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    • That sounds incredible, Chris. Maybe I should read it: I have noticed a bit firsthand about how protests are oddly reflected during/after the fact on Twitter and internet media...there's probably an interesting life-cycle there.

    • Your question got me interested in best book lists and I noticed Celeste Headlee's book, We Need To Talk, on some lists. She had given quite the TED talk that stuck with me and received lots of comments & views.

      So I listened to the audio version of her book yesterday. The YouTube comments that got voted up didn't mention the parts that happened to capture me. One is she tackled the problem of what do you do when you run into someone whose point of view is so opposite yours and repugnant to you, you feel you have nothing in common? One important thing is to be curious. Draw them out to understand how they came to believe what they believe. And show respect. What if you were born into their circumstances? You might believe what they believe too.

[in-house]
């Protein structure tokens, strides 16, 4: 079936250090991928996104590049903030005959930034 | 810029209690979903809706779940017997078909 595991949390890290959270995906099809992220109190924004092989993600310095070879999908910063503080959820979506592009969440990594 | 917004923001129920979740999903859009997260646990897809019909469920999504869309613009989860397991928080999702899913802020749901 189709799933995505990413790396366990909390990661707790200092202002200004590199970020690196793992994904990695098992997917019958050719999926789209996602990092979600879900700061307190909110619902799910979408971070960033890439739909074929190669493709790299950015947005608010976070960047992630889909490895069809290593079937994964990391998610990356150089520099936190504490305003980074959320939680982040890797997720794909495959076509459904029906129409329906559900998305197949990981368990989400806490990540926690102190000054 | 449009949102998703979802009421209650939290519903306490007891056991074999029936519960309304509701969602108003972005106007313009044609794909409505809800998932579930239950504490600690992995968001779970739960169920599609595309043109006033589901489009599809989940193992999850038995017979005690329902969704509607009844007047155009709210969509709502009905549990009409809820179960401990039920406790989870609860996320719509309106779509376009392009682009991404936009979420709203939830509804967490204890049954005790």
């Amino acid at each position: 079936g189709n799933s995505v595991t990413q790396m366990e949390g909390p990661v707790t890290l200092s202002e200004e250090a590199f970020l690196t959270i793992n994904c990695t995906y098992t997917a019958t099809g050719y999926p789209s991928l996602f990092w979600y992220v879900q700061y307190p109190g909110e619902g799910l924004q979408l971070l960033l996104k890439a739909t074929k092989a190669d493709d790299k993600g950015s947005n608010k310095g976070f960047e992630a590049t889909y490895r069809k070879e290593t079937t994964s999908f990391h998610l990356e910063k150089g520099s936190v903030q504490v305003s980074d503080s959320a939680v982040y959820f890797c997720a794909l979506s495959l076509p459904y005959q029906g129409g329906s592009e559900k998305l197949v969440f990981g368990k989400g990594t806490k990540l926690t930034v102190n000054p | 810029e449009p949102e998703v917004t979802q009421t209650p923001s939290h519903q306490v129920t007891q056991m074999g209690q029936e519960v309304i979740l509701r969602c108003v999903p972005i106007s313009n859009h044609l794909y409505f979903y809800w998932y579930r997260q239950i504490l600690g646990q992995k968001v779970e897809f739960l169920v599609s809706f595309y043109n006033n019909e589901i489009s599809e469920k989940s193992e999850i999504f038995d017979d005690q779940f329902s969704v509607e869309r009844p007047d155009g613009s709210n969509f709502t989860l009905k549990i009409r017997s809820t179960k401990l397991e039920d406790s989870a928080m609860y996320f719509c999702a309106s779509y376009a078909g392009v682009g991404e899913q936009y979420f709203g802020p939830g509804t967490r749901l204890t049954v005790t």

• That sounds interesting -- just heard a talk the other day about curiosity as a kind of humility, and the beginning of learning :) I just finished listening to a more specific book on hard conversations: Ijeoma Oluo's So You Want to Talk About Race, which was very valuable and clear. I have been listening to a lot of non-fiction lately though, so I might need to go listen to a novel and exercise that dreamier part of my brain!

    • Favorite book of 2017 for me is Oathbringer by Brandon Sanderson. It's the height of world focused fantasy.

    • not sure if i read this late last year or early this year but The French Art of War by  Alexis Jenni

      not my normal read but i really enjoyed it and learnt a lot from it

      another was The Stolen Bicycle by Ming-Yi-Wu

      I think the reason they both interested me so much was they are both written from such a different perspective then my own.